Frances is a tailor in a dressmaker’s shop, but she dreams of more. She wants to design her own dresses one day, and become famous. They’re in Paris after all, and anything can happen. Through a series of (un)fortunate events, she ends up at the royal palace, making clothes for the royal family! She works closest with Prince Sebastian, who is guarding a secret. Frances makes dresses for him, because he loves to dress in them and go out at night as the Lady Crystallia, the famed beauty and fashion icon. Sebastian is less interested in the hunt for a bride and more interested in helping Frances with her designs. Frances is fond of Sebastian, but keeping his secret means keeping herself a secret, too. She’ll never be able to make a name for herself, because if she does, Sebastian’s secret will be revealed. Will she find contentment in anonymity, or will she find a way to reach her dreams without revealing Sebastian’s secret?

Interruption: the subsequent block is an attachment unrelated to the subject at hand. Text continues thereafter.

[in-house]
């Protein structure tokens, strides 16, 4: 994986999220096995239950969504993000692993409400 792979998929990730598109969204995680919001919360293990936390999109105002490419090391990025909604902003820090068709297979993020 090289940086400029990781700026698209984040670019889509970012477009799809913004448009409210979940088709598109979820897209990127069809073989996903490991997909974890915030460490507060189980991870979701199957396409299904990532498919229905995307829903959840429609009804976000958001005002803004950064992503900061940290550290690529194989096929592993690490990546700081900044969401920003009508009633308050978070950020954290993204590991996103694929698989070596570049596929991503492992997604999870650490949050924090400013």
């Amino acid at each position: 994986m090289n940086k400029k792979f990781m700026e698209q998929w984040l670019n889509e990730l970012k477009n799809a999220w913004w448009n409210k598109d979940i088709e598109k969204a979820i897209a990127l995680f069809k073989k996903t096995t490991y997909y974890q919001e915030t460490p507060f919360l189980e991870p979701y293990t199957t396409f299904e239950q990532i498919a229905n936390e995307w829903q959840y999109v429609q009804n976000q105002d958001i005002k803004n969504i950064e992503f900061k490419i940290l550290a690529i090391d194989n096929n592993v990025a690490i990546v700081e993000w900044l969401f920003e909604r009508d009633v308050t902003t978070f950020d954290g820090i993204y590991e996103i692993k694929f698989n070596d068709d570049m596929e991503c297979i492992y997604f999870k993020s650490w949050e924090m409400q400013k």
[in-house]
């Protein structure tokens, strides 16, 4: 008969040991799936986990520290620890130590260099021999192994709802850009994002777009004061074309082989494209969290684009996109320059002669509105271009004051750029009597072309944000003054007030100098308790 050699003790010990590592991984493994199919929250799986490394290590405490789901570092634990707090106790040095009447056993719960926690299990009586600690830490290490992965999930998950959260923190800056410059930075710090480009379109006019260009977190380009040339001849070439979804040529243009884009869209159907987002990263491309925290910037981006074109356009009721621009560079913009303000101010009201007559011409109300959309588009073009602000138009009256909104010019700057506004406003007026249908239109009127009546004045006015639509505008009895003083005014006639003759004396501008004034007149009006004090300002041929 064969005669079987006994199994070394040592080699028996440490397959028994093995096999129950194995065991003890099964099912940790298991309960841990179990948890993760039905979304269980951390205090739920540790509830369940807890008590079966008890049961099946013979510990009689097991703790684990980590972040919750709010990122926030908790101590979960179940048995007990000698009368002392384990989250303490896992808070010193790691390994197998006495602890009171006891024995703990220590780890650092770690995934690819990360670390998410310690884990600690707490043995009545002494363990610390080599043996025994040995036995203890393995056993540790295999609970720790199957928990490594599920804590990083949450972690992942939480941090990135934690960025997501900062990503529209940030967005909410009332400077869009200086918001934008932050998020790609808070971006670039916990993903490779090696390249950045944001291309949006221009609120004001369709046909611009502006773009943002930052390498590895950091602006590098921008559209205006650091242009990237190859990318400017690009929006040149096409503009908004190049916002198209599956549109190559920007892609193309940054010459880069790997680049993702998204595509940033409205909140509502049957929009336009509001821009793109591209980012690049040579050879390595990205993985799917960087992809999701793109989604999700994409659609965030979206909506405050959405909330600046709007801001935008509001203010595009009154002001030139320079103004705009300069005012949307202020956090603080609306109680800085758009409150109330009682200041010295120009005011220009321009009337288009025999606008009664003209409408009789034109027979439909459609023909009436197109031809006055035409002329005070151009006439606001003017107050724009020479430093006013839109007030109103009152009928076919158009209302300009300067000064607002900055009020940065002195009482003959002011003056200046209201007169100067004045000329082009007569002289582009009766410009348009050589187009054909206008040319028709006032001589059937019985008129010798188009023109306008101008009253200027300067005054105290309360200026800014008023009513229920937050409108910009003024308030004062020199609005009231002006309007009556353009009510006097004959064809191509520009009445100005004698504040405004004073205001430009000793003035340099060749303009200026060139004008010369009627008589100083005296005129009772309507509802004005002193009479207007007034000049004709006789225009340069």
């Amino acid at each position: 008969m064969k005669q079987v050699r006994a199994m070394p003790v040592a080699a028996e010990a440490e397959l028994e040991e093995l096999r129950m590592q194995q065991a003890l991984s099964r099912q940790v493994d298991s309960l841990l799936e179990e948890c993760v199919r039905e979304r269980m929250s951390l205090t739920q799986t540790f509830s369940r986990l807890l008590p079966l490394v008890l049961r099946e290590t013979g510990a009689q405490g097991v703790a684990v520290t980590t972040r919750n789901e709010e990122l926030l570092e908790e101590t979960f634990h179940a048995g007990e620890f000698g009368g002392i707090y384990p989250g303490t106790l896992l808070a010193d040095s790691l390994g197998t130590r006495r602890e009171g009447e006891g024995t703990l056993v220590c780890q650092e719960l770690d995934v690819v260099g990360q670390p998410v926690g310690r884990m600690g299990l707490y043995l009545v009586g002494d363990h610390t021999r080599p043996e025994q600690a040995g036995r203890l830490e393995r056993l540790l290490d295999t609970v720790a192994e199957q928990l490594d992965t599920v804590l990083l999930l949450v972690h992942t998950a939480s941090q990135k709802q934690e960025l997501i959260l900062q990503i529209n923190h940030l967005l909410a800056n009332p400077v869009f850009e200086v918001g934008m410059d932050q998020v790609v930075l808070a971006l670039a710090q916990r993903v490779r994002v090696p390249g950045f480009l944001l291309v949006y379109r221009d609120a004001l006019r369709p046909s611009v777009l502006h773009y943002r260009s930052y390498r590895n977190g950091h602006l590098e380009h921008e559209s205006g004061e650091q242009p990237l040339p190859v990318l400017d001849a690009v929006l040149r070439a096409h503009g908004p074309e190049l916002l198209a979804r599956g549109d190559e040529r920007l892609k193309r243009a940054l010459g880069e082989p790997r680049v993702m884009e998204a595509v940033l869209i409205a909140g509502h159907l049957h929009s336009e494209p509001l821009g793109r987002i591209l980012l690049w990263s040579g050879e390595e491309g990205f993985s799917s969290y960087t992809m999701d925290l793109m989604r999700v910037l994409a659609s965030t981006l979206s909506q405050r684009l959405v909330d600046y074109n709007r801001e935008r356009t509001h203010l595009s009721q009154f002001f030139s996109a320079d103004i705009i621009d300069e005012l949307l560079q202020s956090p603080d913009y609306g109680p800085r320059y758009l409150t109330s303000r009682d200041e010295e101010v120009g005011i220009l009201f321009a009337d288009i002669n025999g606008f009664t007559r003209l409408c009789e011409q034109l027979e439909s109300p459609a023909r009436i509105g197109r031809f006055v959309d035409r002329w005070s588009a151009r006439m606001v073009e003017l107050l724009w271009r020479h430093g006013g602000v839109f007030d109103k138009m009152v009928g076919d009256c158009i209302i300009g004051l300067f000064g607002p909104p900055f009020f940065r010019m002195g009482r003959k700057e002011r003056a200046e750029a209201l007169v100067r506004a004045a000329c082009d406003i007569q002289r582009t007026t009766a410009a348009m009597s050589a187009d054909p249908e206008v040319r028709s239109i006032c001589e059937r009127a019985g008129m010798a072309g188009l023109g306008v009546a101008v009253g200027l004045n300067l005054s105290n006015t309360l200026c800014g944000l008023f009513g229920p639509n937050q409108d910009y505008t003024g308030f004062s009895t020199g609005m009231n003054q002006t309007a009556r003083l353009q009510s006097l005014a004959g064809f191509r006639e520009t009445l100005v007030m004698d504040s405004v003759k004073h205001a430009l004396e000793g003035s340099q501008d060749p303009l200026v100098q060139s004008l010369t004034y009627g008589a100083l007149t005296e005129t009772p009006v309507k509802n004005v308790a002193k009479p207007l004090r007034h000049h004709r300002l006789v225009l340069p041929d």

After all the publisher’s glowing reviews, I found this one less charming than it was made out to be. Everything happened too neatly, and the happy ending was less than believable. It is for middle-grade readers though, who will absolutely adore it. It’s easy to read, with wider spaces between panels and easily digestible chapters. The art is also easy to move through: the characters are rounded, the backgrounds uncluttered, and emphasis is on expression and, of course, movement of dresses. I can definitely see how it can be used to explain to kids the idea of gender-fluidity – Sebastian is male, yet is interested in feminine things, and young readers may see this quality in themselves or their friends. As a jumping point for this discussion, it’s wonderful; on it’s own literary quality, I was left wanting.

– Kathleen

Wang, Jen. The Prince and the Dressmaker. 2018.

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